PT34, Splittin Game: "Randsborough or Souderton"

User avatar
Easy-E
Posts: 5690
Joined: Fri Feb 18, 2011 1:46 pm

PT34, Splittin Game: "Randsborough or Souderton"

Postby Easy-E » Mon Apr 18, 2011 2:43 pm

Holy hell, my heart goes out to anyone who had this game on their test day. Once I got the set-up down I had no problem with the questions, but thats the catch, the set-up took me a lifetime. Is there any way I could have spotted the problem with L(S) prior to drawing out my first (invalid) logic chain? Once I recognize that L could NOT go to Souderton, the game was fairly easy, just creating and interpreting two logic chains, but I wasted a good chunk of time figuring that out. So, I guess the question is, did anyone spot that error right from their initial rules?

User avatar
Jeffort
Posts: 1896
Joined: Wed Jun 18, 2008 4:43 pm

Re: PT34, Splittin Game: "Randsborough or Souderton"

Postby Jeffort » Mon Apr 18, 2011 4:11 pm

You pretty much need to create the chains to see how the rules in combination with each other constrain L.

One issue many students commonly have with this game is that they think they messed up diagramming the rules and second guess themselves once they see that chaining the rules together leads to a contradiction if you try to put L in S.

User avatar
Easy-E
Posts: 5690
Joined: Fri Feb 18, 2011 1:46 pm

Re: PT34, Splittin Game: "Randsborough or Souderton"

Postby Easy-E » Mon Apr 18, 2011 5:14 pm

Jeffort wrote:You pretty much need to create the chains to see how the rules in combination with each other constrain L.

One issue many students commonly have with this game is that they think they messed up diagramming the rules and second guess themselves once they see that chaining the rules together leads to a contradiction if you try to put L in S.


Yeah it definitely threw me off course the first time, I've never seen a game where one of the conditions would actually make a valid sketch impossible. Once I got past that big wrench in the gears I found it was a relatively easy game though.

User avatar
nodrog
Posts: 12
Joined: Sun Feb 13, 2011 7:37 pm

Re: PT34, Splittin Game: "Randsborough or Souderton"

Postby nodrog » Tue Apr 19, 2011 12:13 pm

guys- I'm lost.

From the rules of this game I worked out this chain and its contrapositive. I didn't put L(S) at the beginning of the chain because i realized that it won't work. I think I'm making a mistake somewhere when diagramming the chain...

This is what I understand:

A) When working with conditional chains on "splitting" games (2 groups--both present), there are usually three basic scenarios. With longer chains, I'm unclear on how to diagram the third.
1) The Chain A(1)->B(2)
2) The Conditional B(1)->A(2)
3) ehh the fact that Both A and B could both be (2).

-But how does scenario 3 translate to longer chains?


Also,
When you do get your chain worked out, how do you go about diagramming it? (from back to front?)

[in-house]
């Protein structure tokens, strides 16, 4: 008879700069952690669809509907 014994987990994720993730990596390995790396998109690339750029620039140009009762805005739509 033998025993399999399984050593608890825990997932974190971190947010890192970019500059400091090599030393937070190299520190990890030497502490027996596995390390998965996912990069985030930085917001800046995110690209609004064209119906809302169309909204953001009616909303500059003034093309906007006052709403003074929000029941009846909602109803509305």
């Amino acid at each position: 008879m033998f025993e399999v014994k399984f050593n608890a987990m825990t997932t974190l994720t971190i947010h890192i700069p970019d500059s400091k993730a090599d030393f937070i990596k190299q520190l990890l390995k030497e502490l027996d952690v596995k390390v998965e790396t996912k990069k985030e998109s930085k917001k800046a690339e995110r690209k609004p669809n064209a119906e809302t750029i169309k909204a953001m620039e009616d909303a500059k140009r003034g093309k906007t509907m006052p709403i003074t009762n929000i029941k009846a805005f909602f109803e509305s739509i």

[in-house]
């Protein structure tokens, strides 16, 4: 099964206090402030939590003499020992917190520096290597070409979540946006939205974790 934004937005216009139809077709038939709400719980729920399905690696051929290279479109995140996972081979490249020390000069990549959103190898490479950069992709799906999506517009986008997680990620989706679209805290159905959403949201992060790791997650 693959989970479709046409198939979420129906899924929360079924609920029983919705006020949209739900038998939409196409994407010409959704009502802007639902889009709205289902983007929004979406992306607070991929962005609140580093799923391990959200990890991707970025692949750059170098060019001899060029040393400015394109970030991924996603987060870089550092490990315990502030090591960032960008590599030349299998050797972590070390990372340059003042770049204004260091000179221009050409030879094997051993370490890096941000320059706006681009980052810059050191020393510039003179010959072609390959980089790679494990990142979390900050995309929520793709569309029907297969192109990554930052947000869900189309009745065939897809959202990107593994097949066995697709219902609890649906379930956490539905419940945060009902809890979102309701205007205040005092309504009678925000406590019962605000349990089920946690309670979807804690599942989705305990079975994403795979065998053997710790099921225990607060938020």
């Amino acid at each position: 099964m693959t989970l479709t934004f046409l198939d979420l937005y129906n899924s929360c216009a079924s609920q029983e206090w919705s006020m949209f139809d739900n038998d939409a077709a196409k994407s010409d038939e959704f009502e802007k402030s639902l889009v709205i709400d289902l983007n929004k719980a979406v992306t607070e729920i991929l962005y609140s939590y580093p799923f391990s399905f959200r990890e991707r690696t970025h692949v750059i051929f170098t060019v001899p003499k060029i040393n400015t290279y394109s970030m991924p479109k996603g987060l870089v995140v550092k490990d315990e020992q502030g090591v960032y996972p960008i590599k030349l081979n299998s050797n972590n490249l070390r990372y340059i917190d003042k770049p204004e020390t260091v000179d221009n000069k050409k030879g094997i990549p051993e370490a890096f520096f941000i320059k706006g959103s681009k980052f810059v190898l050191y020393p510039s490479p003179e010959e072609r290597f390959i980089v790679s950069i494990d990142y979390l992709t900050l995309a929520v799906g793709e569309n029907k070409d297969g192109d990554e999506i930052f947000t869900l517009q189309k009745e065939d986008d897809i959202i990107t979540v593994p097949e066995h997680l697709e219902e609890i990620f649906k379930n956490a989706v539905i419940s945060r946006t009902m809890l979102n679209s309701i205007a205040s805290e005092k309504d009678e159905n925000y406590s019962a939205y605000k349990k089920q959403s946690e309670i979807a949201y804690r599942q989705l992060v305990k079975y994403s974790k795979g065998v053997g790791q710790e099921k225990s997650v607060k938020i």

Here is my chain and contrapositive from this game:

N(R)->O(R)->J(S)->K(R)->P(S)
P(R)->K(S)->J(R)->O(S)->N(S)->L(R)

I have two templates from this:

S: JP (N/) S: NO (K/) (P/)
R:OKL (/N) and R: LJ (/K) (/P) (if K(R) then P(S) )


I must be leaving out acceptable scenario's--I know from some of the questions: none of the AC's match my templates.....So something is wrong here--What is it?

User avatar
Easy-E
Posts: 5690
Joined: Fri Feb 18, 2011 1:46 pm

Re: PT34, Splittin Game: "Randsborough or Souderton"

Postby Easy-E » Tue Apr 19, 2011 1:26 pm

nodrog wrote:guys- I'm lost.

From the rules of this game I worked out this chain and its contrapositive. I didn't put L(S) at the beginning of the chain because i realized that it won't work. I think I'm making a mistake somewhere when diagramming the chain...

This is what I understand:

A) When working with conditional chains on "splitting" games (2 groups--both present), there are usually three basic scenarios. With longer chains, I'm unclear on how to diagram the third.
1) The Chain A(1)->B(2)
2) The Conditional B(1)->A(2)
3) ehh the fact that Both A and B could both be (2).

-But how does scenario 3 translate to longer chains?


Also,
When you do get your chain worked out, how do you go about diagramming it? (from back to front?)

Here is my chain and contrapositive from this game:

N(R)->O(R)->J(S)->K(R)->P(S)
P(R)->K(S)->J(R)->O(S)->N(S)->L(R)

I have two templates from this:

S: JP (N/) S: NO (K/) (P/)
R:OKL (/N) and R: LJ (/K) (/P) (if K(R) then P(S) )


I must be leaving out acceptable scenario's--I know from some of the questions: none of the AC's match my templates.....So something is wrong here--What is it?


I'm in class so I can't check against my work, but it looks like your chains are the same as mine. I'm not sure about the templates though. I think you need to remember that those two chains aren't the only two possible outcomes, you don't necessarily have to start at the beginning of the logic chain. Just because you have O(R) and everything that follows, you could still have N(S).

That might not have even been the mistake you made, I'll look at my work when I get home and edit this.




Return to “LSAT Prep and Discussion Forum”